@John the Econ- By the way, your advice to "be nice" is actually a pretty good secret weapon to use in every interaction with other human beings.
@Bobo- That sounds good, though you can bet that the first day the policy was put into practice, the "last ticket purchased" would belong to someone hurrying to a relative's death bed.
@Fred Ciampi- I soooooo hope that really happened!
@FrankC- I'm guessing that the "deadhead" situation developed after the flight had already sold out.
@James Daily- Yikes!
@Rod- This whole United brouhaha has been a gift to the Internet meme-makers.
@pgm1972- In fairness, he communicated his message loud and clear: "When United tells you to get off the plane, get off the damn plane."
@Bobo, seems fair, but that's just the problem with "fair"; it's totally subjective. There are those who'd argue that the "random" selection by a computer was "fair". There are those who'd argue that ejecting those who paid the least for their tickets would be "fair". How about women and children first?
The only process that allows participation by all parties was the "compensation bidding" process. It's also the only process that concludes with every party getting what they wanted.
@Fred Ciampi, love it! We may have never learned his name, but we did learn that he's an ass.
@FrankC, I don't know this for a fact on that particular flight. But what usually happens is that the crew that was currently flying the plane was about to "time out" and would not be legally eligible to crew that plane the following morning. It likely that this was not the original plan; that the crew for the next morning's flight never made it to the next stop. This frequently happens when weather or other factors cluster what is otherwise a concisely coordinated system. (Note that it's taken nearly a week for Delta to get their system back in order during major storms in Atlanta nearly a week ago) Either way, this clearly wasn't something that was planned ahead of time. Stuff happens.
@James Daily, I hate when they lie. I much prefer getting the bad news up front so that I can adjust accordingly instead of being strung along for hours only to get stuck. I've gotten pretty good at sniffing those scenarios out.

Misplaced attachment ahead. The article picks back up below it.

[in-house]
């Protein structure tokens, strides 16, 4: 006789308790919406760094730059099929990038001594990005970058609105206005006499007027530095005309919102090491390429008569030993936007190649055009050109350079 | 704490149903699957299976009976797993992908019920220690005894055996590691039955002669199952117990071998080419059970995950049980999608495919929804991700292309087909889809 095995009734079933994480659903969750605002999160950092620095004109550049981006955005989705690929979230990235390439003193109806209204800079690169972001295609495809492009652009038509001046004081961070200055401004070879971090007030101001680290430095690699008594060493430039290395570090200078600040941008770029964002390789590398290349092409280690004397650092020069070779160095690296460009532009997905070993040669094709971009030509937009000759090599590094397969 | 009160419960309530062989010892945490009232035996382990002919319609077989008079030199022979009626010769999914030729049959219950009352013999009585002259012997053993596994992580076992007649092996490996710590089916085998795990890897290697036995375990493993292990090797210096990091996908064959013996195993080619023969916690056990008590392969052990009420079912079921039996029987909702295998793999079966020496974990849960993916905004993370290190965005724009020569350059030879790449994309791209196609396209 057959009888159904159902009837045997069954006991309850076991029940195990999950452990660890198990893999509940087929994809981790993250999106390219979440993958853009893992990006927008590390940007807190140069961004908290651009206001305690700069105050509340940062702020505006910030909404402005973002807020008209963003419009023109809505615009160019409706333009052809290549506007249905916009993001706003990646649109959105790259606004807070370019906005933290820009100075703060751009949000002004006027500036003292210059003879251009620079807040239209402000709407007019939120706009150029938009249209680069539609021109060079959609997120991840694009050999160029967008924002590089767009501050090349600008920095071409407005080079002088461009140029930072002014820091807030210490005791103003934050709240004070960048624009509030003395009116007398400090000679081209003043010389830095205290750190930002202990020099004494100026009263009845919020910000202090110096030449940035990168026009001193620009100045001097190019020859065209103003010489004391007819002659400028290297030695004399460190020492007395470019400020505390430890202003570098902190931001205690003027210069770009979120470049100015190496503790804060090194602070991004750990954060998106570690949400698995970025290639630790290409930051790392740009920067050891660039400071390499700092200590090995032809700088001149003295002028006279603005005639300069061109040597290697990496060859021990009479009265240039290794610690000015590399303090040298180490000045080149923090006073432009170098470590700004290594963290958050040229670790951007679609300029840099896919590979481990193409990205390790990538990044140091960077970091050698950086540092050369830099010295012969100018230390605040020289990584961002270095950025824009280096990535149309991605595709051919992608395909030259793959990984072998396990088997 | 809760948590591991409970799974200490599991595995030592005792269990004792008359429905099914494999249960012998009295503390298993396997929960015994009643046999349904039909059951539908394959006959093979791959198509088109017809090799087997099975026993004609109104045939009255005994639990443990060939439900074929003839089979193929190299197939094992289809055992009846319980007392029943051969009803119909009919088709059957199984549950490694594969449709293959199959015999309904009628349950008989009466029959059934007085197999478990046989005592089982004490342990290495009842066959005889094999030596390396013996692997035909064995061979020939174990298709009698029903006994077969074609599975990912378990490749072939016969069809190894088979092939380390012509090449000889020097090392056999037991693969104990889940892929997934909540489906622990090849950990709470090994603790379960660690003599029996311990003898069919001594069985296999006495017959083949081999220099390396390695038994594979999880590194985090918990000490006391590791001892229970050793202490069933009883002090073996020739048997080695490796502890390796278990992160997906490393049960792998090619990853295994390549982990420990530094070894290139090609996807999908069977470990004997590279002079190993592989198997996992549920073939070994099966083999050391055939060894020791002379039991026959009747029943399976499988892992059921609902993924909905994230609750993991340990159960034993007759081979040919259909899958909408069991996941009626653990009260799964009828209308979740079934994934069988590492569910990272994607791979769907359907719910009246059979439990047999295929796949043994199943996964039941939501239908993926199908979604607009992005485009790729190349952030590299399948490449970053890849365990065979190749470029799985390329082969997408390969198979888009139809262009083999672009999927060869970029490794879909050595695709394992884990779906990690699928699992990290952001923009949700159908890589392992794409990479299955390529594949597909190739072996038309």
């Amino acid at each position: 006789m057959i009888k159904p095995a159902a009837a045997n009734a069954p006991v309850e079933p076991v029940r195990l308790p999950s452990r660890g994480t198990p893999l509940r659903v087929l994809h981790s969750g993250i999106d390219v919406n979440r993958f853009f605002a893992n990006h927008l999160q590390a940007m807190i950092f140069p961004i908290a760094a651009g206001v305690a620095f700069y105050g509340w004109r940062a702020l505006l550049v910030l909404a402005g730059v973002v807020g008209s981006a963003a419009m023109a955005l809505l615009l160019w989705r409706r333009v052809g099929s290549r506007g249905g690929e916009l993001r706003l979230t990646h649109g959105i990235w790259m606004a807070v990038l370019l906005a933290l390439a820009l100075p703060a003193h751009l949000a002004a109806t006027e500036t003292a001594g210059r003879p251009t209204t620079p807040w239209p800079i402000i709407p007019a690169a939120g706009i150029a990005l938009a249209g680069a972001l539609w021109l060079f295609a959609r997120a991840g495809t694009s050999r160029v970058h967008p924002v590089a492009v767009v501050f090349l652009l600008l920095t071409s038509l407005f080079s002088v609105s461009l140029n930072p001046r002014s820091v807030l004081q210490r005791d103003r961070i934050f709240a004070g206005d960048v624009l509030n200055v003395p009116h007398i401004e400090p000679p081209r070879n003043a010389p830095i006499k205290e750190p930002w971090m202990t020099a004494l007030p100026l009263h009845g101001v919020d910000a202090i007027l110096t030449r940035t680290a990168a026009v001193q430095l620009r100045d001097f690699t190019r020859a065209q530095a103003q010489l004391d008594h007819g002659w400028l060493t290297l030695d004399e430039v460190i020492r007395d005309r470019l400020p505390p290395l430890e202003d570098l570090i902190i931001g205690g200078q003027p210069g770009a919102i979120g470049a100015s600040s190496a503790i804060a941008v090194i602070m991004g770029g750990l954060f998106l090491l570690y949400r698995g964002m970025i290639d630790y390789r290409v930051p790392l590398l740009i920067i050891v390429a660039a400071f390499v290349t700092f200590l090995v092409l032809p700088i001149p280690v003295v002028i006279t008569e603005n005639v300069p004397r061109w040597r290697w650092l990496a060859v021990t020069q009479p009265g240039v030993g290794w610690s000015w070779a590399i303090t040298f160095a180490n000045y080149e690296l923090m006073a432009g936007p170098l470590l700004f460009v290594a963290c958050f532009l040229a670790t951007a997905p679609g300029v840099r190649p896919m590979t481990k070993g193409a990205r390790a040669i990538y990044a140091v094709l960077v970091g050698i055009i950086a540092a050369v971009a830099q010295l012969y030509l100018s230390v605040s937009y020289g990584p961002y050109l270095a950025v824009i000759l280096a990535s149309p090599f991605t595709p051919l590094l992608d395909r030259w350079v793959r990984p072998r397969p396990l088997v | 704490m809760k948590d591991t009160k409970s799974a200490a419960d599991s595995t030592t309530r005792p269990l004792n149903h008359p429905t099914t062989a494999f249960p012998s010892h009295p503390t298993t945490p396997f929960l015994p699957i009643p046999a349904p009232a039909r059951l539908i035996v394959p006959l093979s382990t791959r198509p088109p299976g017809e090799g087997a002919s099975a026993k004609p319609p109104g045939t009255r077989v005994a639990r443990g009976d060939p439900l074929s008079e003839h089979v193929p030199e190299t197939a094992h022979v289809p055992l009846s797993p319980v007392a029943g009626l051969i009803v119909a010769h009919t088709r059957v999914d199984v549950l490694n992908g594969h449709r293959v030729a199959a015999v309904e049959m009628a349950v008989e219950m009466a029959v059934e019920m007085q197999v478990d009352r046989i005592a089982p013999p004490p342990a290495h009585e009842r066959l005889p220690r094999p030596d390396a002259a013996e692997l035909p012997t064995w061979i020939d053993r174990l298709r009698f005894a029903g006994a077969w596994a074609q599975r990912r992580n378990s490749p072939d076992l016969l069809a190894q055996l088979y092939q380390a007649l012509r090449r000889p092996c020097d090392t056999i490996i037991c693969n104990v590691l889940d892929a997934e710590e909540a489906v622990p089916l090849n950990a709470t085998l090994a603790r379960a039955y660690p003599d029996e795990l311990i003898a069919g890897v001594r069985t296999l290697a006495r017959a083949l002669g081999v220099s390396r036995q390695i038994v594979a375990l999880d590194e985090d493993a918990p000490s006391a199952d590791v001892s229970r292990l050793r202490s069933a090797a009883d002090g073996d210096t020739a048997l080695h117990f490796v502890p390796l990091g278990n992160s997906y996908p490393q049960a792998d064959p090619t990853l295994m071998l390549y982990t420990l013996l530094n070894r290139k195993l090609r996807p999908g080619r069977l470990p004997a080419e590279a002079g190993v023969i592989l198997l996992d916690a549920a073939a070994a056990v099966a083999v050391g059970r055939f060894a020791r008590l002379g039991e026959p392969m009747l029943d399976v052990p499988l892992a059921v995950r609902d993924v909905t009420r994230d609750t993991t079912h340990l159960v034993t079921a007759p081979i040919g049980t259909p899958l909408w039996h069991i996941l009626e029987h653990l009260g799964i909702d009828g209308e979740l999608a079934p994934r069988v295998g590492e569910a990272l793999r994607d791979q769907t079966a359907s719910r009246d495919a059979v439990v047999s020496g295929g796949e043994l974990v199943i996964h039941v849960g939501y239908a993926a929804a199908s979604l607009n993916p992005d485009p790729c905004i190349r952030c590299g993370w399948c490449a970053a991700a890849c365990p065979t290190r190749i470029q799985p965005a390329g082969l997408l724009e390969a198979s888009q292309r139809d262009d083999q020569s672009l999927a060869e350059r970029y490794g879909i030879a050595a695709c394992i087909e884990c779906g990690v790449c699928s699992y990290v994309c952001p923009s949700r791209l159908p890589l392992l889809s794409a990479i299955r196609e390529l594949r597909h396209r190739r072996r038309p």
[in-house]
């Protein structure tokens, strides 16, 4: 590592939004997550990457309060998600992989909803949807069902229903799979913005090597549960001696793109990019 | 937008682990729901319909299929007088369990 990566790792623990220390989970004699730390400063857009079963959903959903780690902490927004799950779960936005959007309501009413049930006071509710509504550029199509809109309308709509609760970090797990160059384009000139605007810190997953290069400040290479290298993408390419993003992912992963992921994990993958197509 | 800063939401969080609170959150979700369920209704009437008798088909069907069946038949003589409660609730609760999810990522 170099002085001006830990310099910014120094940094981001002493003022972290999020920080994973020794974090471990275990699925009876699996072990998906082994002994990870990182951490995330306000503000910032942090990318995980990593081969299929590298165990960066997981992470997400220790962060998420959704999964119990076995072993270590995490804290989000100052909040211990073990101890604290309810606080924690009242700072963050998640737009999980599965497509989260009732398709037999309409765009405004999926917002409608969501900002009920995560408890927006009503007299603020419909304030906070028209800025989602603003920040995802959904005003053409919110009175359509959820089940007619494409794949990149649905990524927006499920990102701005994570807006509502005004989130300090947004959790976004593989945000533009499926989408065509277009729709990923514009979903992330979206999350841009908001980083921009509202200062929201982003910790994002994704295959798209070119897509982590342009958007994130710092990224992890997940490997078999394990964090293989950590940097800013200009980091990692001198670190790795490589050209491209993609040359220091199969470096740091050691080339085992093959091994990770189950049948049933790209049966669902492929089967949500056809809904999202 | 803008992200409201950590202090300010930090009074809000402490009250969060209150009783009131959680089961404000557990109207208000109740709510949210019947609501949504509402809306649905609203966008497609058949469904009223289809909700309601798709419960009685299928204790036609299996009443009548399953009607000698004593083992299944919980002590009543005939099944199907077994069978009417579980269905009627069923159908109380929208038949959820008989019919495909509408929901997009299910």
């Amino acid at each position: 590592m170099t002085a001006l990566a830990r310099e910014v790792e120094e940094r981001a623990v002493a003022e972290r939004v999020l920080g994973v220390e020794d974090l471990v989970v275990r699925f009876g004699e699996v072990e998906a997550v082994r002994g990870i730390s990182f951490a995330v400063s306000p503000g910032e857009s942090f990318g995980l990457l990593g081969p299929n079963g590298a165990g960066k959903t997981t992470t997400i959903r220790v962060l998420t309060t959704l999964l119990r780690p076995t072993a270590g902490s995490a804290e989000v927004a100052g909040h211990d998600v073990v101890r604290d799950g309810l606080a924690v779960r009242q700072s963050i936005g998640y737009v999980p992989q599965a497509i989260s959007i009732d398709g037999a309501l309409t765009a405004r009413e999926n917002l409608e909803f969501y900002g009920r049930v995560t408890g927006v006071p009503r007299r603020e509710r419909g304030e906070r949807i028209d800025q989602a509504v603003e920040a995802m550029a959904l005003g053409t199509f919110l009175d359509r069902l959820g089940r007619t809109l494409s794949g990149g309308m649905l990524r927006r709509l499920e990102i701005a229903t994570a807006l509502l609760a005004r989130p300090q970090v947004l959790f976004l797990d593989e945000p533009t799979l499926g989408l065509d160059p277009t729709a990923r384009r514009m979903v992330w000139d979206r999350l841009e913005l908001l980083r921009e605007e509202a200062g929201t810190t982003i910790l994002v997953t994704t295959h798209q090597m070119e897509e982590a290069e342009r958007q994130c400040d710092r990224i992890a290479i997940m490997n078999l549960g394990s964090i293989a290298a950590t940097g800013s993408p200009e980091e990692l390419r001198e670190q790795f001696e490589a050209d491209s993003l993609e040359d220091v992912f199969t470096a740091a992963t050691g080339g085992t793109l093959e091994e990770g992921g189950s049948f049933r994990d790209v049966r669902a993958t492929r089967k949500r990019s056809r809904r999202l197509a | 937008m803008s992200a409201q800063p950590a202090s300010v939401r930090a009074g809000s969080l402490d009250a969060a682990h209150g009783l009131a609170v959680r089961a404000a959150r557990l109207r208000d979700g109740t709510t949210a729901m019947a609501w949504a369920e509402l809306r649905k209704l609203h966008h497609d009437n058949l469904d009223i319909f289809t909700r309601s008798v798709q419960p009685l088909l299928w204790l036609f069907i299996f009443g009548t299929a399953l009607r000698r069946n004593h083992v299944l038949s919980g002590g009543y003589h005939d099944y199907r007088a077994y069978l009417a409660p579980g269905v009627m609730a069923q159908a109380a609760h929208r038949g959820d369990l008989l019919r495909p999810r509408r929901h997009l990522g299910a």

As for what they could offer passengers: There are federal regulations stating that the airline is only obligated offer a maximum of $1,350. But I don't think that is a "limit". The airline could offer more if they really wanted to keep their customers in their good graces. The highest they offered in this case went was $800, which may have been an arbitrary limit set by the airline.
Another observation: I've seen a fair amount of pushback from UAL employees, arguing that this was not an actual "United Airlines" flight, but was a flight operated by a regional affiliate, and as such really isn't a reflection upon United or its employees.
True, it wasn't a "regular" UAL flight. But it really doesn't matter. When you outsource and allow others the use of your uniforms and logos, this is the risk a corporate entity takes. The distinction that legally exists between these operations primarily exist only for corporate and political reasons. For all practical purposes, and certainly from the passenger's point of view, these flights seamlessly operate as "United Airlines" flights, and as such appear as a single operation. So when one crew screws up, it reflects on all of them, regardless of the underlying corporate structure.
@Stilton, no problem. I'm adding to my resume that I'm now an official Stilton's Place content provider. Just hope that doesn't come back to bite you the next time I have paying clients forcibly removed kicking and screaming from my office.
Nice discussion! @Stilt, thanks for the gracious and informative response. @John the Econ, when I commented, your piece was not posted yet under Stilt's, so it was just Stilt I was addressing -- you're right that you and I seem to agree. And it seems we all agree on the basics, it's just a matter of which facet of the situation one is focusing on. That's one of the things that makes this comment community so pleasant, people tend to add to one another's understanding with new perspectives, new observations, and new data. Instead of just fighting. What a concept!